For Denise Diaz, the benefits of pandemic-era stimulus checks went beyond everyday dollars and cents. They rewired how she thinks about money.
Diaz, a mother of three who lives outside Orlando, Florida, received more than $10,000 from three rounds of “economic impact payments.”
They were among the 472 million payments issued by the federal government, totaling about $803 billion. The effort amounted to an unprecedented experiment to prop up households as Covid-19 cratered the U.S. economy.
The checks (and other federal funds) are at the epicenter of a debate as to whether and to what extent the financial assistance helped fuel inflation, which is running at its hottest in about 40 years.
But they undoubtedly offered a lifeline to millions of people during the worst unemployment spell since the Great Depression. Recipients reached by CNBC used the money in various ways — to cover household staples, make debt payments and create rainy-day funds, for example.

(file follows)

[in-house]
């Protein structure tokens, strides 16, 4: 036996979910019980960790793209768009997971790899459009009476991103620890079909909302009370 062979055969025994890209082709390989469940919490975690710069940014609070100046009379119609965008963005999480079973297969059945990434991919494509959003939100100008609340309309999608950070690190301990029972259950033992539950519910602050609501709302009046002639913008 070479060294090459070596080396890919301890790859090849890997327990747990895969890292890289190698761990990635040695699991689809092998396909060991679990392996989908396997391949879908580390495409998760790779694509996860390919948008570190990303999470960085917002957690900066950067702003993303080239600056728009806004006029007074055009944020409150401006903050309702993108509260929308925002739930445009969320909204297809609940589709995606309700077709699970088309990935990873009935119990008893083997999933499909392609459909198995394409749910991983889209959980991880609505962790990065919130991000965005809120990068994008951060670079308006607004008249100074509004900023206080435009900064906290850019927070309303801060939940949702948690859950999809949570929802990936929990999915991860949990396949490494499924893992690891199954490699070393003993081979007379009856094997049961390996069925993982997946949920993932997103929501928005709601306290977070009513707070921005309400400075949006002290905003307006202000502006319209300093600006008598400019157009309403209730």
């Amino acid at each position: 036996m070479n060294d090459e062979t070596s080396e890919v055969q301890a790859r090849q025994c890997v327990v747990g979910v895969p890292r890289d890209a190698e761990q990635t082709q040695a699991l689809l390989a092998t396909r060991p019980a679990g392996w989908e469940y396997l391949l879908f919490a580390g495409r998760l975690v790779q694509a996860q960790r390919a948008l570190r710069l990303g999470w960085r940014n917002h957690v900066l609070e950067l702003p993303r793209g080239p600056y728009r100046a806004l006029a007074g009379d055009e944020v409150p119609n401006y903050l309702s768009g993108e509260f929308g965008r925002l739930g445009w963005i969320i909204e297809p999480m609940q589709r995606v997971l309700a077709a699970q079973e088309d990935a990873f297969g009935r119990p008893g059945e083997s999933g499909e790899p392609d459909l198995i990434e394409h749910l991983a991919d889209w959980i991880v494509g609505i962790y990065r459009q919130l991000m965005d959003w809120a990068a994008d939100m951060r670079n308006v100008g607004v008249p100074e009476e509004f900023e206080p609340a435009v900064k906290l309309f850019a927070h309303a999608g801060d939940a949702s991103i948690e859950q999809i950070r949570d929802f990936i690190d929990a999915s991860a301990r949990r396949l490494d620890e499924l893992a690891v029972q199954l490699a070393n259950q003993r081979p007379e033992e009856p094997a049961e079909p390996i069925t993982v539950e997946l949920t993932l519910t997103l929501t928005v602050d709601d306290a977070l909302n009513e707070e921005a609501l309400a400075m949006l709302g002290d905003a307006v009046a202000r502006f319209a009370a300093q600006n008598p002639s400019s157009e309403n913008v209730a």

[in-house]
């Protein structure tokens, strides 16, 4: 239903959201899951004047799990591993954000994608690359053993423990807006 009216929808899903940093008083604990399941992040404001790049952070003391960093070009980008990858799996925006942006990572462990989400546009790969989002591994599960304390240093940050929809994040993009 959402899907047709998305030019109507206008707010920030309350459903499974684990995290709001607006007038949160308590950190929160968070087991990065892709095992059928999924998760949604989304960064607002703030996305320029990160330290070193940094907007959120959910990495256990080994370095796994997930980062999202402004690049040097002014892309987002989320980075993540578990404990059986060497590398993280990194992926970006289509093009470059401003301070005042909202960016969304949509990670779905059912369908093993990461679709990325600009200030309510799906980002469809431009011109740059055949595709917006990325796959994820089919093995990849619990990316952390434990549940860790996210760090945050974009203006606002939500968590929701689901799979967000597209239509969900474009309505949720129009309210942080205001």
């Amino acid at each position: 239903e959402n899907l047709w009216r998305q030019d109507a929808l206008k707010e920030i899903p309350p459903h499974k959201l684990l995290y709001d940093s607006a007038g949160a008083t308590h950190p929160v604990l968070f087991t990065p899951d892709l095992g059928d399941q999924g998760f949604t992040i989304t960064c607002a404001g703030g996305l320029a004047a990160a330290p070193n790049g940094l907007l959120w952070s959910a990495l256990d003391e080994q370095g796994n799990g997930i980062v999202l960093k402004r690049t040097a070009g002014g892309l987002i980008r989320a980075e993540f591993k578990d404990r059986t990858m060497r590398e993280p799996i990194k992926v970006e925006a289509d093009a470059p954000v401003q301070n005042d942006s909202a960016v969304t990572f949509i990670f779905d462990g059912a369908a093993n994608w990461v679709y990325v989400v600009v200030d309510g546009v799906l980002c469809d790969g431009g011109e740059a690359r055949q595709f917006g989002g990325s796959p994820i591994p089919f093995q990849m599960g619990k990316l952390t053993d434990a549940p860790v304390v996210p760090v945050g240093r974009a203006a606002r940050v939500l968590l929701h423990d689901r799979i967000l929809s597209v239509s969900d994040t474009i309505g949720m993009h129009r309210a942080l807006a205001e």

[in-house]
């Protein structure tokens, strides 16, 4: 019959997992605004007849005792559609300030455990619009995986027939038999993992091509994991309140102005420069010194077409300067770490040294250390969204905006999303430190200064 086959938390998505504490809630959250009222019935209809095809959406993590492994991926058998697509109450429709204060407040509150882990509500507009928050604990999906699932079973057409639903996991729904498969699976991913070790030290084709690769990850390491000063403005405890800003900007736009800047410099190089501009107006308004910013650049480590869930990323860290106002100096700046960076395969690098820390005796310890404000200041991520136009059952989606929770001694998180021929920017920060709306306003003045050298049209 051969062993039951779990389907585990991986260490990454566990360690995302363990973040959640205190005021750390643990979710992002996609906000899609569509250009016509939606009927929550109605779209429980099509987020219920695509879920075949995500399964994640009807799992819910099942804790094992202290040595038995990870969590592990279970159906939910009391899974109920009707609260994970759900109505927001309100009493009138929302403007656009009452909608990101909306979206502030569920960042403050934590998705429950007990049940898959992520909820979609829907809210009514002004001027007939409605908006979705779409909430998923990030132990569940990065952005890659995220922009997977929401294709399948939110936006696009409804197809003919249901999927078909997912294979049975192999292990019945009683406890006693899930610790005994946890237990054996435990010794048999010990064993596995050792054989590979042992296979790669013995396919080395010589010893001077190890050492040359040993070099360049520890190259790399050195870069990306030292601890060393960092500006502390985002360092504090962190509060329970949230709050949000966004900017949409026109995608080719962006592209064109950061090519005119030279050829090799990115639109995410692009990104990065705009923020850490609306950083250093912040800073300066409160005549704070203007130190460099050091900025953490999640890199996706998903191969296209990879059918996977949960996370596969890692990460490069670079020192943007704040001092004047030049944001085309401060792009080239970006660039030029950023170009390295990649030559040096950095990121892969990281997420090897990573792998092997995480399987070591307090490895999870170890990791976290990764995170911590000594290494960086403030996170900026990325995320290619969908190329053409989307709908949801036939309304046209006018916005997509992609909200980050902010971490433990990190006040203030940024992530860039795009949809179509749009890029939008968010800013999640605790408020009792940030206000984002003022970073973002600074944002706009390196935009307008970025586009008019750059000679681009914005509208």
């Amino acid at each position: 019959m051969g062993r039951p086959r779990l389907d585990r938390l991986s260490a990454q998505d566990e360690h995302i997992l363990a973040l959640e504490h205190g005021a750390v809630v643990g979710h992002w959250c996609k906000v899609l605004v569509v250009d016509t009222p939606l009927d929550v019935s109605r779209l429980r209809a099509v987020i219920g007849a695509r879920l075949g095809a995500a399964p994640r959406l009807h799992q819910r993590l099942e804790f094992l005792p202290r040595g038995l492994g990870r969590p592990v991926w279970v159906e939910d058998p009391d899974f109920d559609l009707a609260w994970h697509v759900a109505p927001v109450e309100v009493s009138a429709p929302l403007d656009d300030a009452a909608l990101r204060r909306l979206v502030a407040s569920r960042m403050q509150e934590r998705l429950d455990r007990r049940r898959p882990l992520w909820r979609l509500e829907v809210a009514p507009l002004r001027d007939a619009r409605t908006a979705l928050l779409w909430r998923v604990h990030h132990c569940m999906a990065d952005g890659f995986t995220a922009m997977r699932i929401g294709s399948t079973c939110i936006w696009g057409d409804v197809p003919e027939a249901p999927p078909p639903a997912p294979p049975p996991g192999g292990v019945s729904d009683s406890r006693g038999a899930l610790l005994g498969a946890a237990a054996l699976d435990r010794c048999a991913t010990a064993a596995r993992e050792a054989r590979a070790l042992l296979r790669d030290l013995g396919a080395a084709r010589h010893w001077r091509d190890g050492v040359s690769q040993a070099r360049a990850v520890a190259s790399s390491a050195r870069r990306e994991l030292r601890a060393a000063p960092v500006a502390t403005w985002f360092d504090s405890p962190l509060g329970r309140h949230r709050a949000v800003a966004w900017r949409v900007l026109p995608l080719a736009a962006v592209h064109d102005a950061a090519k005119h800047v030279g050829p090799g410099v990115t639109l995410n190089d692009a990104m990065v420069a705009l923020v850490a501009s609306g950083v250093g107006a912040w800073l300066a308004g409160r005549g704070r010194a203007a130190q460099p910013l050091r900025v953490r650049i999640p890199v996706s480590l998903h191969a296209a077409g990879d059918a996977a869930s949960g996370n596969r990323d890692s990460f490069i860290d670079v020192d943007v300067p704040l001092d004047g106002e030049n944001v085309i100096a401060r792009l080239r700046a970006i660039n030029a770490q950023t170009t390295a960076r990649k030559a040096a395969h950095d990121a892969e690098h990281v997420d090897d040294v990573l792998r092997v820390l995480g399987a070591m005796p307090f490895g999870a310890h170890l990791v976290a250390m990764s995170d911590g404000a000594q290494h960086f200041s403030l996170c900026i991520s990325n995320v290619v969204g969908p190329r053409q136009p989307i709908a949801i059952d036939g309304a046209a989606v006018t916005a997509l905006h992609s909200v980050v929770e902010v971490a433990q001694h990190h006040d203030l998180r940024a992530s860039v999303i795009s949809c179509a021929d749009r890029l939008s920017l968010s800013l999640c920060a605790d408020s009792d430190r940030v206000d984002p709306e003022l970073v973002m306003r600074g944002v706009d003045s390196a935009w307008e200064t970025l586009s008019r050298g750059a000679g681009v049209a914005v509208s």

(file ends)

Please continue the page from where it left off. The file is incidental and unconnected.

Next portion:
Diaz, who co-directs a local nonprofit, Central Florida Jobs With Justice, used the funds to pay off a credit card and a car loan. Her credit score improved. She built an emergency fund — previously nonexistent — which the household was able to lean on when Diaz’s partner lost his job earlier this year.
Consequently, Diaz, 41, feels more financially stable than during any other period of her adulthood.